When you write files on replicated servers, the client has to roll through the same process first. Once that’s done, it has to lock the file, write to the change log, then do the write operation, drop the change log entries, and then unlock the file. All of those operations must be done on all of the servers. High latency networks will wreak havoc on this process and cause it to take longer than it should.

It’s quite obvious that if you have a fast, low-latency network between your servers, slow disks can still be a problem. If the client is waiting on the server nodes’ disks to write data, the read and write performance will suffer. I’ve tested this in environments with fast networks and very busy RAID arrays. Even if the network was very underutilized, slow disks could cut performance drastically.

Monitoring GlusterFS isn’t easy
When the client has communication problems with the server nodes, some weird things can happen. I’ve seen situations where the client loses connections to the servers (see the next section on reliability) and the client mount simply hangs. In other situations, the client has been knocked offline entirely and the process is missing from the process tree by the time I logged in. Your monitoring will need to ensure that the mount is active and is responding in a timely fashion.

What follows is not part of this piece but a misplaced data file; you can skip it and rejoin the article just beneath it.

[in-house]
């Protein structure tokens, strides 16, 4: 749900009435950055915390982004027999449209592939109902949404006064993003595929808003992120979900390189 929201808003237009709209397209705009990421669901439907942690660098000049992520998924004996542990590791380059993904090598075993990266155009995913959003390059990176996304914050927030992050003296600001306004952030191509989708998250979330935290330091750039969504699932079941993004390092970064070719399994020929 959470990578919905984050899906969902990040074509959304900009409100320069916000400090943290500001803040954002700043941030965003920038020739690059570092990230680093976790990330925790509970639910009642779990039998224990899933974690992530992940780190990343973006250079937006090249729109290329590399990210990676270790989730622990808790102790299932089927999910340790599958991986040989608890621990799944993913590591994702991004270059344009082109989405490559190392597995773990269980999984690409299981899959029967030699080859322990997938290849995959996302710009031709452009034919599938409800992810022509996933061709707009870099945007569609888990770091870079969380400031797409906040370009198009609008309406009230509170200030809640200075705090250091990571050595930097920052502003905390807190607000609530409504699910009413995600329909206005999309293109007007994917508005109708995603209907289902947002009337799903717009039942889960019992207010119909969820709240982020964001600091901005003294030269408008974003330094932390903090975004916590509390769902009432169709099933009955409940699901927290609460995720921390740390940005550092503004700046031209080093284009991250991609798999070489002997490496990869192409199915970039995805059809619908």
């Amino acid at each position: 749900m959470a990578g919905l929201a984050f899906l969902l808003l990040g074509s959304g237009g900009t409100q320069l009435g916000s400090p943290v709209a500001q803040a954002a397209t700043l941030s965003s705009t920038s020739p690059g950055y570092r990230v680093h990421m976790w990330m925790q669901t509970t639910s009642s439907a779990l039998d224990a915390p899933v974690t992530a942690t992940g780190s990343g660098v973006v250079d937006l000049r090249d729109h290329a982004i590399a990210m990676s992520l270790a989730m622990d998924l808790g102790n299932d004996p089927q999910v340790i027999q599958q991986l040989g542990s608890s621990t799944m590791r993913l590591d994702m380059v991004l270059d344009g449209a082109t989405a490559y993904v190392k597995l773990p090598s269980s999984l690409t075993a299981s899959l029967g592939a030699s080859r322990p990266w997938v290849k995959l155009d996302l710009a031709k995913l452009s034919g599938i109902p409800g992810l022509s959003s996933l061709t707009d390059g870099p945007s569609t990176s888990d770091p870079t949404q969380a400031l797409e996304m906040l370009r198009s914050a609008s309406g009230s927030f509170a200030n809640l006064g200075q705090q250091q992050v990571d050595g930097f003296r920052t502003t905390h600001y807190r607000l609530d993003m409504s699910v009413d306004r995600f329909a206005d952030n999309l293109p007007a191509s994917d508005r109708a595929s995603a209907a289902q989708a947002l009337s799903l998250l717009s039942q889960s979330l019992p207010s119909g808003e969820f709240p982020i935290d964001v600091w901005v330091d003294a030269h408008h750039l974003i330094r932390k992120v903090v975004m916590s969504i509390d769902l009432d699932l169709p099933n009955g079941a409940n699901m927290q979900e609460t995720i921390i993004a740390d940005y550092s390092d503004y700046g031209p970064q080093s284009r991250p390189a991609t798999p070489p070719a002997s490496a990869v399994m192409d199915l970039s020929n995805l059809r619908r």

There’s a handy script which allows you to monitor GlusterFS mounts via nagios that Ian Rogers put together. Also, you can get some historical data with acrollet’s munin-glusterfs plugin.

GlusterFS 3.x is pretty reliable
When I first started working with GlusterFS, I was using a version from the 2.x tree. The Fedora package maintainer hadn’t updated the package in quite some time, but I figured it should work well enough for my needs. I found that the small file performance was lacking and the nodes often had communication issues when many files were being accessed or written simultaneously. This improved when I built my own RPMs of 3.0.4 (and later 3.0.5) and began using those instead.

I did some failure testing by hard cycling the server and client nodes and found some interesting results. First off, abruptly pulling clients had no effects on the other clients or the server nodes. The connection eventually timed out and the servers logged the timeout as expected.